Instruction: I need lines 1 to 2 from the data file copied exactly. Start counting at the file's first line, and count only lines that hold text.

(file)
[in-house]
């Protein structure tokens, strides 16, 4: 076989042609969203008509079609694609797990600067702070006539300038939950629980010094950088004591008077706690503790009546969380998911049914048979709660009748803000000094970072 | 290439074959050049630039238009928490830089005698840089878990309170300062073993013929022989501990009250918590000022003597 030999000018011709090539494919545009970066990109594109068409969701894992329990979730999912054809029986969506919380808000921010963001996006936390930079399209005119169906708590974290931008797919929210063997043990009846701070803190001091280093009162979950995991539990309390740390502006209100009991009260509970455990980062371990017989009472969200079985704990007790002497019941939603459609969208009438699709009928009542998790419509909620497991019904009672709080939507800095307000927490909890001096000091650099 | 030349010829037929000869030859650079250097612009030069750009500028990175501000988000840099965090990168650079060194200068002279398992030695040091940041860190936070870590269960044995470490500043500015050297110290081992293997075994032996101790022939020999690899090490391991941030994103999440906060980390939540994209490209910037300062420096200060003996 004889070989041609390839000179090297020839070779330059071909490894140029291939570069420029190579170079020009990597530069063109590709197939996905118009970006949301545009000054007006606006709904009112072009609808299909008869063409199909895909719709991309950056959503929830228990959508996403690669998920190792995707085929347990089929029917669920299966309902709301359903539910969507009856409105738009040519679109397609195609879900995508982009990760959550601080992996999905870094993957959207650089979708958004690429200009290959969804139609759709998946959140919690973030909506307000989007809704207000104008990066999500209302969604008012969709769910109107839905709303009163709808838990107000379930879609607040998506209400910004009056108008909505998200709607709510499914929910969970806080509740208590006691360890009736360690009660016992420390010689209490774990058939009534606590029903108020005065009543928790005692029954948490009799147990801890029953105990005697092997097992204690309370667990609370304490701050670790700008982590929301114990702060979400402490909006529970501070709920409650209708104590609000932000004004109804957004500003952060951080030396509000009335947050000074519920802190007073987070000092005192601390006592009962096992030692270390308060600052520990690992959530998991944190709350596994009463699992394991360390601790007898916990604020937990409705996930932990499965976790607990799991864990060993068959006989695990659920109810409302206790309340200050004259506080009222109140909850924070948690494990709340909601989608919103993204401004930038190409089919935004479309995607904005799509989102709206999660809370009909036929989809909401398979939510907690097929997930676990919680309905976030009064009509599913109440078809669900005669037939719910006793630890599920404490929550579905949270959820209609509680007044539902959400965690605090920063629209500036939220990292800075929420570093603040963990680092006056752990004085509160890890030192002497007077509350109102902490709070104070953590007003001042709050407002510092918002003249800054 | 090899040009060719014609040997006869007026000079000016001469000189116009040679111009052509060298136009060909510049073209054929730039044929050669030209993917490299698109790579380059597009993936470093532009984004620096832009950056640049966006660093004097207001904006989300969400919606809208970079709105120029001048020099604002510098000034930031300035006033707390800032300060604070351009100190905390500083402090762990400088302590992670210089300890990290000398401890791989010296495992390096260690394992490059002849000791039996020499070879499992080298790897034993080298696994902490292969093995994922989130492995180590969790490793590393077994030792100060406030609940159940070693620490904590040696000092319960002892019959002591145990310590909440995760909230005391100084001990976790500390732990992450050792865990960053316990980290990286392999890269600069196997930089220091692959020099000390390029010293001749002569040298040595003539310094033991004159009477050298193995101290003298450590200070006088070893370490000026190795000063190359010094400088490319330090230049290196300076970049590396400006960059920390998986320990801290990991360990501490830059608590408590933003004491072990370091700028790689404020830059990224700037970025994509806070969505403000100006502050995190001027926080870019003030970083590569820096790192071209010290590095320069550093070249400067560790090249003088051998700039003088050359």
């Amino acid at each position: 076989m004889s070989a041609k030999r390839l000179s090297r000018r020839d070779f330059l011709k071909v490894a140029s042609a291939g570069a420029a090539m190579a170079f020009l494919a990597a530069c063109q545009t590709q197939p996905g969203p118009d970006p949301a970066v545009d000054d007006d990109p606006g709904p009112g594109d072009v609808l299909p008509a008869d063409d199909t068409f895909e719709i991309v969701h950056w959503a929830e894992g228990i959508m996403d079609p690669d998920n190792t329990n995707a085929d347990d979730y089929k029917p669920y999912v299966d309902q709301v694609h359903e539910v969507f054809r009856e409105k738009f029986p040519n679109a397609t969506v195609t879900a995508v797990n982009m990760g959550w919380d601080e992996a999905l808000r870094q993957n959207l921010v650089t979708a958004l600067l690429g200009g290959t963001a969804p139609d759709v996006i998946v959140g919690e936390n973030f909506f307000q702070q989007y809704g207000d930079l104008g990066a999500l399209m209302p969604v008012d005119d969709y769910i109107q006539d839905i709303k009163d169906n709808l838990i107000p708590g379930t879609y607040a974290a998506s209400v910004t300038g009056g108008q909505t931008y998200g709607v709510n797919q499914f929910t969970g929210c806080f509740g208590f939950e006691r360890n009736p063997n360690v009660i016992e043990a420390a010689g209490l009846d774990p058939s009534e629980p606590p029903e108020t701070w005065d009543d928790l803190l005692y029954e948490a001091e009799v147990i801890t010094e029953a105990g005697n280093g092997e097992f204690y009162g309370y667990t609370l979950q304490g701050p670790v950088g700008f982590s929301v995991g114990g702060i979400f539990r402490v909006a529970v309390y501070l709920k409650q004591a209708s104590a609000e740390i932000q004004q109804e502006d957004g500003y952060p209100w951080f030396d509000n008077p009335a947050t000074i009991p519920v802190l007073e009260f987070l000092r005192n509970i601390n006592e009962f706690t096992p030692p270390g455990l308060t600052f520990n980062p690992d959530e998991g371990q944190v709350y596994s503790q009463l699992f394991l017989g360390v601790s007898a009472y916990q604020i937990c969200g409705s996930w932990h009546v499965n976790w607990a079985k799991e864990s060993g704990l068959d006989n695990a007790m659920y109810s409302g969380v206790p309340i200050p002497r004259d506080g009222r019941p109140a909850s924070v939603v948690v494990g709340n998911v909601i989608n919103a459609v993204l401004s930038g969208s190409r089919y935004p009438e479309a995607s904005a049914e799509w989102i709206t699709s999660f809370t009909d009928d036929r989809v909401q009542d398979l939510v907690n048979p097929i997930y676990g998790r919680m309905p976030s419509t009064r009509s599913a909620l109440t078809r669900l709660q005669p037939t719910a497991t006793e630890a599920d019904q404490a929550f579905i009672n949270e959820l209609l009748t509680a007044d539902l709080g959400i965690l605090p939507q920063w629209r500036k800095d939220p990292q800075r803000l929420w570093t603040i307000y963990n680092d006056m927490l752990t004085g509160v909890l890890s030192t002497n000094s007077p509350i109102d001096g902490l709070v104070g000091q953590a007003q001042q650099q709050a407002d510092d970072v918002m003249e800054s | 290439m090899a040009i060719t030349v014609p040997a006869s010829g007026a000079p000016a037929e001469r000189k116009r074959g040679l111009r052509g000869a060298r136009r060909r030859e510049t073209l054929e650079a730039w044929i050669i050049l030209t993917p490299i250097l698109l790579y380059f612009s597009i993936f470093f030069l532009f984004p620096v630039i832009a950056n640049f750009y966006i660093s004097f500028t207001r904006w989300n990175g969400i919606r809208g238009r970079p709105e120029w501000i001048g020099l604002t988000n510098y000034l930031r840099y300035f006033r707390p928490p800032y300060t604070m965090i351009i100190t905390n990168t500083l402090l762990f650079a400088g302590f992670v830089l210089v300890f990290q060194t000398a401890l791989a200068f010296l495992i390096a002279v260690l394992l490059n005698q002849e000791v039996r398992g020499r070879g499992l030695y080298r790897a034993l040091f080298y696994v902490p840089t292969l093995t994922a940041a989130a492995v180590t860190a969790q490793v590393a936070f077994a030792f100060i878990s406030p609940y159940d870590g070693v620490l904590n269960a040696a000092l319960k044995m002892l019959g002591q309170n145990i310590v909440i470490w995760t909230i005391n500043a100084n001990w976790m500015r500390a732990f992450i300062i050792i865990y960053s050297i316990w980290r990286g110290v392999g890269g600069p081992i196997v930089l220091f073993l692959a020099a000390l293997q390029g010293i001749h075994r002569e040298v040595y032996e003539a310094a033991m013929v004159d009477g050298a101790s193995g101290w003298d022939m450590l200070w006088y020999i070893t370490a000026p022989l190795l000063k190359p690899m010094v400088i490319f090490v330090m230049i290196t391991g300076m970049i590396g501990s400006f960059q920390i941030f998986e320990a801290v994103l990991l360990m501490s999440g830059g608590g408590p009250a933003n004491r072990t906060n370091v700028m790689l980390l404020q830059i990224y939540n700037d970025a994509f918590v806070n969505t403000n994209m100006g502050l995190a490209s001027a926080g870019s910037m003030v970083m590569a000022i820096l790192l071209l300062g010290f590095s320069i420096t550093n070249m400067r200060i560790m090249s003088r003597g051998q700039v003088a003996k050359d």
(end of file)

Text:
[in-house]
């Protein structure tokens, strides 16, 4: 076989042609969203008509079609694609797990600067702070006539300038939950629980010094950088004591008077706690503790009546969380998911049914048979709660009748803000000094970072 | 290439074959050049630039238009928490830089005698840089878990309170300062073993013929022989501990009250918590000022003597 030999000018011709090539494919545009970066990109594109068409969701894992329990979730999912054809029986969506919380808000921010963001996006936390930079399209005119169906708590974290931008797919929210063997043990009846701070803190001091280093009162979950995991539990309390740390502006209100009991009260509970455990980062371990017989009472969200079985704990007790002497019941939603459609969208009438699709009928009542998790419509909620497991019904009672709080939507800095307000927490909890001096000091650099 | 030349010829037929000869030859650079250097612009030069750009500028990175501000988000840099965090990168650079060194200068002279398992030695040091940041860190936070870590269960044995470490500043500015050297110290081992293997075994032996101790022939020999690899090490391991941030994103999440906060980390939540994209490209910037300062420096200060003996 004889070989041609390839000179090297020839070779330059071909490894140029291939570069420029190579170079020009990597530069063109590709197939996905118009970006949301545009000054007006606006709904009112072009609808299909008869063409199909895909719709991309950056959503929830228990959508996403690669998920190792995707085929347990089929029917669920299966309902709301359903539910969507009856409105738009040519679109397609195609879900995508982009990760959550601080992996999905870094993957959207650089979708958004690429200009290959969804139609759709998946959140919690973030909506307000989007809704207000104008990066999500209302969604008012969709769910109107839905709303009163709808838990107000379930879609607040998506209400910004009056108008909505998200709607709510499914929910969970806080509740208590006691360890009736360690009660016992420390010689209490774990058939009534606590029903108020005065009543928790005692029954948490009799147990801890029953105990005697092997097992204690309370667990609370304490701050670790700008982590929301114990702060979400402490909006529970501070709920409650209708104590609000932000004004109804957004500003952060951080030396509000009335947050000074519920802190007073987070000092005192601390006592009962096992030692270390308060600052520990690992959530998991944190709350596994009463699992394991360390601790007898916990604020937990409705996930932990499965976790607990799991864990060993068959006989695990659920109810409302206790309340200050004259506080009222109140909850924070948690494990709340909601989608919103993204401004930038190409089919935004479309995607904005799509989102709206999660809370009909036929989809909401398979939510907690097929997930676990919680309905976030009064009509599913109440078809669900005669037939719910006793630890599920404490929550579905949270959820209609509680007044539902959400965690605090920063629209500036939220990292800075929420570093603040963990680092006056752990004085509160890890030192002497007077509350109102902490709070104070953590007003001042709050407002510092918002003249800054 | 090899040009060719014609040997006869007026000079000016001469000189116009040679111009052509060298136009060909510049073209054929730039044929050669030209993917490299698109790579380059597009993936470093532009984004620096832009950056640049966006660093004097207001904006989300969400919606809208970079709105120029001048020099604002510098000034930031300035006033707390800032300060604070351009100190905390500083402090762990400088302590992670210089300890990290000398401890791989010296495992390096260690394992490059002849000791039996020499070879499992080298790897034993080298696994902490292969093995994922989130492995180590969790490793590393077994030792100060406030609940159940070693620490904590040696000092319960002892019959002591145990310590909440995760909230005391100084001990976790500390732990992450050792865990960053316990980290990286392999890269600069196997930089220091692959020099000390390029010293001749002569040298040595003539310094033991004159009477050298193995101290003298450590200070006088070893370490000026190795000063190359010094400088490319330090230049290196300076970049590396400006960059920390998986320990801290990991360990501490830059608590408590933003004491072990370091700028790689404020830059990224700037970025994509806070969505403000100006502050995190001027926080870019003030970083590569820096790192071209010290590095320069550093070249400067560790090249003088051998700039003088050359």